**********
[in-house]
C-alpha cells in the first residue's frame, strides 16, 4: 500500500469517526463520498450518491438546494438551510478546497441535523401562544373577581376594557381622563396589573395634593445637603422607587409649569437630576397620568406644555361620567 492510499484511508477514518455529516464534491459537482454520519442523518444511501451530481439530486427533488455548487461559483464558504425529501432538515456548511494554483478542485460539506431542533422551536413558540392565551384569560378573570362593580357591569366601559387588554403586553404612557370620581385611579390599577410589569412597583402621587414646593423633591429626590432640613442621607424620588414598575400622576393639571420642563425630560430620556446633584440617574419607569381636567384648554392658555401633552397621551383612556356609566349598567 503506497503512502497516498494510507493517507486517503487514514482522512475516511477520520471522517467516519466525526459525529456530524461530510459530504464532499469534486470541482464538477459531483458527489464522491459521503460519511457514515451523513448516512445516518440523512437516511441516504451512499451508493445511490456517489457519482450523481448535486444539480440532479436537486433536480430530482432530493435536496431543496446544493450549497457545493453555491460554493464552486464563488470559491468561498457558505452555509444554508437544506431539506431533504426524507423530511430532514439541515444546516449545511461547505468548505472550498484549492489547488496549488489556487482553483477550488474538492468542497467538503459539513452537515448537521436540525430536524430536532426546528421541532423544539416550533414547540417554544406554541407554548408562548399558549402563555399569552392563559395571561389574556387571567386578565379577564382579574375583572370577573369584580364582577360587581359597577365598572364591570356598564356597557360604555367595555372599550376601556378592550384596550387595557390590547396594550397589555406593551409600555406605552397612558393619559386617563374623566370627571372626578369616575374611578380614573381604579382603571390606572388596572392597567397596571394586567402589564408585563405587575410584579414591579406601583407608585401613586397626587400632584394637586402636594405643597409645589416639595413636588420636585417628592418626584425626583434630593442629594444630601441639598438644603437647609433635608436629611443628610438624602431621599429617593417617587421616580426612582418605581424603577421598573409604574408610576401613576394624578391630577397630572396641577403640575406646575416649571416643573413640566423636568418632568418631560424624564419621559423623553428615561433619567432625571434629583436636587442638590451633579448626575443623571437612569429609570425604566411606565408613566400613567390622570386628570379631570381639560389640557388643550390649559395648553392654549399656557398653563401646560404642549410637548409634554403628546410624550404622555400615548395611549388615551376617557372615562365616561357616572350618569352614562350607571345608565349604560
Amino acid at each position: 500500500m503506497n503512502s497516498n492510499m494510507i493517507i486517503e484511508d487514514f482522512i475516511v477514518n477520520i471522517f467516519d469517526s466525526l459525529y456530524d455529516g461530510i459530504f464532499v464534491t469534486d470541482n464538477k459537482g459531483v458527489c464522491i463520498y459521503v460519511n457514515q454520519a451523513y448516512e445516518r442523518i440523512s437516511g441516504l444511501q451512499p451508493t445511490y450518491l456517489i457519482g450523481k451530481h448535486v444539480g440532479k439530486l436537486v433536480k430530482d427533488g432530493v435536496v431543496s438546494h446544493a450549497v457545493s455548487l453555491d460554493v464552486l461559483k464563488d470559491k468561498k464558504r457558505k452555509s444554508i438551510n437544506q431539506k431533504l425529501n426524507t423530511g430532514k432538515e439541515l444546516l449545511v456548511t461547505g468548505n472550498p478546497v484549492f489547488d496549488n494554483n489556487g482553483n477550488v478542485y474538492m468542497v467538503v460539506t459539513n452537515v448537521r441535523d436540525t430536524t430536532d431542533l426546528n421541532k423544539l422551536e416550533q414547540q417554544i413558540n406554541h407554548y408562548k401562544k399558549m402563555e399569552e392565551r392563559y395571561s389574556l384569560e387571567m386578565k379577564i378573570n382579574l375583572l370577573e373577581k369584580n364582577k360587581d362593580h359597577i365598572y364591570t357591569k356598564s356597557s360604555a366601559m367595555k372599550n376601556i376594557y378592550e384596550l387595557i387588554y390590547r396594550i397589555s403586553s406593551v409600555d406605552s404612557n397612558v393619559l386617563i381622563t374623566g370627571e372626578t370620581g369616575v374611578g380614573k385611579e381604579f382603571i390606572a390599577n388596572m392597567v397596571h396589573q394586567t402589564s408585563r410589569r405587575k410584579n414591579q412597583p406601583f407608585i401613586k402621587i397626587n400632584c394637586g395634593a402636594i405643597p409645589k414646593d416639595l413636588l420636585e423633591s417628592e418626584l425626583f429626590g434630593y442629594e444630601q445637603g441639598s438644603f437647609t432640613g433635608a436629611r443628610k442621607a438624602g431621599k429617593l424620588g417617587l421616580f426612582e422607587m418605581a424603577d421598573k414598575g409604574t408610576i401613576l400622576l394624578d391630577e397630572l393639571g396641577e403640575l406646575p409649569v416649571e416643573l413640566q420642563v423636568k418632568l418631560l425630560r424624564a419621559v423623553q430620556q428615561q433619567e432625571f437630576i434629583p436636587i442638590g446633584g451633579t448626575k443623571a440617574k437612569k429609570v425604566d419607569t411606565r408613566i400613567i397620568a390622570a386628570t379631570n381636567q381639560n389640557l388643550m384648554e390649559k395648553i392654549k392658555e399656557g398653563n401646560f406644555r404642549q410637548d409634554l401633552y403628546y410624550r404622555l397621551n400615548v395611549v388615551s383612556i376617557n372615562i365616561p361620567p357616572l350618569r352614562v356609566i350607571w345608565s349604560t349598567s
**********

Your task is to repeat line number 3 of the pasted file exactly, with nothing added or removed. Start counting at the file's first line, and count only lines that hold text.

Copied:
Amino acid at each position: 500500500m503506497n503512502s497516498n492510499m494510507i493517507i486517503e484511508d487514514f482522512i475516511v477514518n477520520i471522517f467516519d469517526s466525526l459525529y456530524d455529516g461530510i459530504f464532499v464534491t469534486d470541482n464538477k459537482g459531483v458527489c464522491i463520498y459521503v460519511n457514515q454520519a451523513y448516512e445516518r442523518i440523512s437516511g441516504l444511501q451512499p451508493t445511490y450518491l456517489i457519482g450523481k451530481h448535486v444539480g440532479k439530486l436537486v433536480k430530482d427533488g432530493v435536496v431543496s438546494h446544493a450549497v457545493s455548487l453555491d460554493v464552486l461559483k464563488d470559491k468561498k464558504r457558505k452555509s444554508i438551510n437544506q431539506k431533504l425529501n426524507t423530511g430532514k432538515e439541515l444546516l449545511v456548511t461547505g468548505n472550498p478546497v484549492f489547488d496549488n494554483n489556487g482553483n477550488v478542485y474538492m468542497v467538503v460539506t459539513n452537515v448537521r441535523d436540525t430536524t430536532d431542533l426546528n421541532k423544539l422551536e416550533q414547540q417554544i413558540n406554541h407554548y408562548k401562544k399558549m402563555e399569552e392565551r392563559y395571561s389574556l384569560e387571567m386578565k379577564i378573570n382579574l375583572l370577573e373577581k369584580n364582577k360587581d362593580h359597577i365598572y364591570t357591569k356598564s356597557s360604555a366601559m367595555k372599550n376601556i376594557y378592550e384596550l387595557i387588554y390590547r396594550i397589555s403586553s406593551v409600555d406605552s404612557n397612558v393619559l386617563i381622563t374623566g370627571e372626578t370620581g369616575v374611578g380614573k385611579e381604579f382603571i390606572a390599577n388596572m392597567v397596571h396589573q394586567t402589564s408585563r410589569r405587575k410584579n414591579q412597583p406601583f407608585i401613586k402621587i397626587n400632584c394637586g395634593a402636594i405643597p409645589k414646593d416639595l413636588l420636585e423633591s417628592e418626584l425626583f429626590g434630593y442629594e444630601q445637603g441639598s438644603f437647609t432640613g433635608a436629611r443628610k442621607a438624602g431621599k429617593l424620588g417617587l421616580f426612582e422607587m418605581a424603577d421598573k414598575g409604574t408610576i401613576l400622576l394624578d391630577e397630572l393639571g396641577e403640575l406646575p409649569v416649571e416643573l413640566q420642563v423636568k418632568l418631560l425630560r424624564a419621559v423623553q430620556q428615561q433619567e432625571f437630576i434629583p436636587i442638590g446633584g451633579t448626575k443623571a440617574k437612569k429609570v425604566d419607569t411606565r408613566i400613567i397620568a390622570a386628570t379631570n381636567q381639560n389640557l388643550m384648554e390649559k395648553i392654549k392658555e399656557g398653563n401646560f406644555r404642549q410637548d409634554l401633552y403628546y410624550r404622555l397621551n400615548v395611549v388615551s383612556i376617557n372615562i365616561p361620567p357616572l350618569r352614562v356609566i350607571w345608565s349604560t349598567s